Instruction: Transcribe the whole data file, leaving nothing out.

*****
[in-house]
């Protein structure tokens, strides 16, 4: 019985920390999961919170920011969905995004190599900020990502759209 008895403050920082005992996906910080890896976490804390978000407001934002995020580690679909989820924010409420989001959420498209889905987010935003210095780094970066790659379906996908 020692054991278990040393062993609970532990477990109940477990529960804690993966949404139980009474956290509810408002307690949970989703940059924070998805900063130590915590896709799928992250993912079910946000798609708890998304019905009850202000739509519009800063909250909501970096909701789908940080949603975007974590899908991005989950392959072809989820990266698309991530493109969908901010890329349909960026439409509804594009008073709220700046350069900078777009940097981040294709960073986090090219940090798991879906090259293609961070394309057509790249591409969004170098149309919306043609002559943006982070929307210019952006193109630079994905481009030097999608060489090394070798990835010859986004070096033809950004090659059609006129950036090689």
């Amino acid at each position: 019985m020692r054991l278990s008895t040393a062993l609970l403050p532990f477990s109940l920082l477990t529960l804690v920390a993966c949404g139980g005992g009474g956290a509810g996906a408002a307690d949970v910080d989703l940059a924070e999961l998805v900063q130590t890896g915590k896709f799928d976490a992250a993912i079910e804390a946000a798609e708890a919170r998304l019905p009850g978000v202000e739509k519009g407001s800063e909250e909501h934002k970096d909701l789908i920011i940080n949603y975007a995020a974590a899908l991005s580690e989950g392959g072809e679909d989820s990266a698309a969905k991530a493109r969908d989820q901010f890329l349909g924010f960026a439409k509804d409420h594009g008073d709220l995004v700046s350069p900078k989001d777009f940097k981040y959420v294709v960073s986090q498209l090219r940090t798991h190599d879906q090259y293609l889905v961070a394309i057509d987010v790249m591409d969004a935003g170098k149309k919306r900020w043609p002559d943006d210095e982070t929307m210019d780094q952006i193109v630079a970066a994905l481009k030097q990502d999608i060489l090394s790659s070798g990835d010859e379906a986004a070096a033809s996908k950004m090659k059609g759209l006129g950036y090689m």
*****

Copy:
[in-house]
């Protein structure tokens, strides 16, 4: 019985920390999961919170920011969905995004190599900020990502759209 008895403050920082005992996906910080890896976490804390978000407001934002995020580690679909989820924010409420989001959420498209889905987010935003210095780094970066790659379906996908 020692054991278990040393062993609970532990477990109940477990529960804690993966949404139980009474956290509810408002307690949970989703940059924070998805900063130590915590896709799928992250993912079910946000798609708890998304019905009850202000739509519009800063909250909501970096909701789908940080949603975007974590899908991005989950392959072809989820990266698309991530493109969908901010890329349909960026439409509804594009008073709220700046350069900078777009940097981040294709960073986090090219940090798991879906090259293609961070394309057509790249591409969004170098149309919306043609002559943006982070929307210019952006193109630079994905481009030097999608060489090394070798990835010859986004070096033809950004090659059609006129950036090689």
């Amino acid at each position: 019985m020692r054991l278990s008895t040393a062993l609970l403050p532990f477990s109940l920082l477990t529960l804690v920390a993966c949404g139980g005992g009474g956290a509810g996906a408002a307690d949970v910080d989703l940059a924070e999961l998805v900063q130590t890896g915590k896709f799928d976490a992250a993912i079910e804390a946000a798609e708890a919170r998304l019905p009850g978000v202000e739509k519009g407001s800063e909250e909501h934002k970096d909701l789908i920011i940080n949603y975007a995020a974590a899908l991005s580690e989950g392959g072809e679909d989820s990266a698309a969905k991530a493109r969908d989820q901010f890329l349909g924010f960026a439409k509804d409420h594009g008073d709220l995004v700046s350069p900078k989001d777009f940097k981040y959420v294709v960073s986090q498209l090219r940090t798991h190599d879906q090259y293609l889905v961070a394309i057509d987010v790249m591409d969004a935003g170098k149309k919306r900020w043609p002559d943006d210095e982070t929307m210019d780094q952006i193109v630079a970066a994905l481009k030097q990502d999608i060489l090394s790659s070798g990835d010859e379906a986004a070096a033809s996908k950004m090659k059609g759209l006129g950036y090689m």